Artificial Intelligence (AI) and Machine Learning (ML) for Potable Reuse
The combination of population growth and unpredictable drought is straining reliable water supplies in the Western United States. Because of the lower relative cost compared to other (imported) water supplies, potable water reuse is gaining acceptance as the preferred solution in many instances and is projected to expand rapidly over the next decade.
However, moving from non-potable recycled water to purified recycled water more than doubles energy use and requires highly-trained operations staff, which also strains already over-taxed resources. The direct potential risk to human health requires a myriad of sensors and control systems to provide detailed process monitoring to maintain consistently safe water supply.
In light of these challenges, an international team of researchers has been evaluating the promise of artificial intelligence (AI) and machine learning (ML) to reduce energy and chemical use, supplement operations and maintenance, and provide greater confidence in water quality.
Over the last two years, the Las Virgenes–Triunfo Joint Powers Authority has been evaluating AI/ML at their Tapia Water Reclamation Facility (WRF) and their pure water demonstration facility (Pure Water Demo). Project partners include the Yokogawa Electric Corporation (Japan), the Japanese Ministry of Economy Trade and Industry (METI), the National Water Research Institute, Carollo Engineers, the Metropolitan Water District, the United States Bureau of Reclamation, and IOSight (Israel).
Extensive success has been documented, with full-scale trials initially demonstrating at least a 10% reduction in energy use at the Tapia WRF and demonstration-scale trials predicting membrane fouling at the Pure Water Demo. In addition, during blind testing, the AI models predicted the future monthly trend of trans-membrane pressure (TMP) with a very high degree of accuracy. By accurately forecasting TMP, operations staff will be able to make better decisions on when to clean the membrane systems – optimizing not only energy consumption, but also chemical usage and operations staff time.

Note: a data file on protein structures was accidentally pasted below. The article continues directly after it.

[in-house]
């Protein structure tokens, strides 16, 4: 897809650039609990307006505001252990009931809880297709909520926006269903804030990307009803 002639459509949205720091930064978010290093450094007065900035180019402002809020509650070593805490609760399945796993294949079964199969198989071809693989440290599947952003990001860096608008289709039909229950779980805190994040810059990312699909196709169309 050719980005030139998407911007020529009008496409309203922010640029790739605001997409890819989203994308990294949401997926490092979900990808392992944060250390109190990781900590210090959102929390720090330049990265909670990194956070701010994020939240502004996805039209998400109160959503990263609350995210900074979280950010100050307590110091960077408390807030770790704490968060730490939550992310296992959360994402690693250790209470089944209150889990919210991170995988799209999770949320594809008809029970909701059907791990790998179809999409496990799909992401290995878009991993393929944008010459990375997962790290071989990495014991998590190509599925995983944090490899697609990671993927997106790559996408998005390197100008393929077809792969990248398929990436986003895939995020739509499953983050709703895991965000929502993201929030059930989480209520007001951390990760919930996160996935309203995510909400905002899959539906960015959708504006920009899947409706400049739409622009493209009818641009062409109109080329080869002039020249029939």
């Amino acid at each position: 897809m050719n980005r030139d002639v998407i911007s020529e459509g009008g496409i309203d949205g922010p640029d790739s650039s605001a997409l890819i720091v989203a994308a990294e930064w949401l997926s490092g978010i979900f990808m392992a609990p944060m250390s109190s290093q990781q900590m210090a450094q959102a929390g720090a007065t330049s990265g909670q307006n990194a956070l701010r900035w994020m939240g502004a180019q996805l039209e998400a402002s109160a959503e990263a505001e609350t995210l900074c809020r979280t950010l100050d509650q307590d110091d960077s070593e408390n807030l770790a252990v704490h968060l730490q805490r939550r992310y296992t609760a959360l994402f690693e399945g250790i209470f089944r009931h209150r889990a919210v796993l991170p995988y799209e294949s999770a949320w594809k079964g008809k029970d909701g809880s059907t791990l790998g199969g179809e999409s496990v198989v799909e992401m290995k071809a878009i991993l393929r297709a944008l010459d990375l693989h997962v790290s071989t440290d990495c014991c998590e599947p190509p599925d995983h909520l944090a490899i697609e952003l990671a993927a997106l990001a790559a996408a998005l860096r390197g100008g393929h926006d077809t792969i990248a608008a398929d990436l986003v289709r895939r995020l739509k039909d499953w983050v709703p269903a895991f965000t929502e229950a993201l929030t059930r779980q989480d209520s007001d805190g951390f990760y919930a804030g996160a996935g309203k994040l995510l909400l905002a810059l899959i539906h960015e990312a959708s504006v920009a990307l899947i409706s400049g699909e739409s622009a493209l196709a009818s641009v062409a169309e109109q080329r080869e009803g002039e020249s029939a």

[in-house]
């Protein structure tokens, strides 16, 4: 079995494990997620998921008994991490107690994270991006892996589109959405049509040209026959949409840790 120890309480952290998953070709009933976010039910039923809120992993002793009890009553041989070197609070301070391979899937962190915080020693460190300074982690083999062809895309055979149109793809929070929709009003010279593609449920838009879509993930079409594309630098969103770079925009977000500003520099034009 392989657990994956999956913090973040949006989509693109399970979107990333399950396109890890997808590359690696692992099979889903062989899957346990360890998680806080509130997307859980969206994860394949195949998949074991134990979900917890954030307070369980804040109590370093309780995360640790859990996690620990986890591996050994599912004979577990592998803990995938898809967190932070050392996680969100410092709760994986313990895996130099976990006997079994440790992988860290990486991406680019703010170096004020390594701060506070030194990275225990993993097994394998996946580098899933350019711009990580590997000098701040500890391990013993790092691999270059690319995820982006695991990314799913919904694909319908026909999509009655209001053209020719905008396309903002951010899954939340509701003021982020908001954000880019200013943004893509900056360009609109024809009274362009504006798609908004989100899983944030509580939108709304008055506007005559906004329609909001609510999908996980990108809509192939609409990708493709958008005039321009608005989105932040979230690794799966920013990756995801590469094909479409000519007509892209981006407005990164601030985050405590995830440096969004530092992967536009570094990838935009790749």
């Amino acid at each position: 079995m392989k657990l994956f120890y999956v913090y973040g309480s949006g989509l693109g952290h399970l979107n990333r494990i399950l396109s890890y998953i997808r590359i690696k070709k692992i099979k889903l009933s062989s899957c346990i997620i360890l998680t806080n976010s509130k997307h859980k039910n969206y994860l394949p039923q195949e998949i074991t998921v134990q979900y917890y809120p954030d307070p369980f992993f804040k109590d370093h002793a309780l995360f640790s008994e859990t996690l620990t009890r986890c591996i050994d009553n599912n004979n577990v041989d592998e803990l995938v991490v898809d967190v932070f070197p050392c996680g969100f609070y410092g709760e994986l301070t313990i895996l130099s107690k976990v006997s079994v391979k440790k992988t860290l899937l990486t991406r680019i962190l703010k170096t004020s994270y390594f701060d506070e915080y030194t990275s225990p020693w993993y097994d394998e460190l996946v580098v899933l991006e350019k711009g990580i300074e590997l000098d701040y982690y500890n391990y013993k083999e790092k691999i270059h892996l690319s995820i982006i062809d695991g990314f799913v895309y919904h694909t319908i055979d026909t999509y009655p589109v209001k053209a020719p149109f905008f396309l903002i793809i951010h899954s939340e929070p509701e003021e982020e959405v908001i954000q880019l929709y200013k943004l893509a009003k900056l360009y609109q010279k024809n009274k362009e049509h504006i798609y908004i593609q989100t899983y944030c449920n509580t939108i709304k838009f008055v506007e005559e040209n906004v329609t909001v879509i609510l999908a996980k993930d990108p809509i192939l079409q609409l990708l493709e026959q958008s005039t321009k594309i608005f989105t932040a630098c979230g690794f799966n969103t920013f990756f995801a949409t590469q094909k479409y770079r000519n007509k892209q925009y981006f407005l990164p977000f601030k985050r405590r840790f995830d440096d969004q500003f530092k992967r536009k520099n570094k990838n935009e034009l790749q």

Results and Highlights
Developed energy and chemical savings strategies while remaining focused on the fundamental goal of maintaining safety of potable reuse supply
Advanced the science of machine learning, specifically focused on potable reuse
Developed data transfer and dashboard interface tools that can be adapted on future project
Funded by numerous grants from various funding agencies, demonstrating broad support for advancing this research topic
Project Awards and Accolades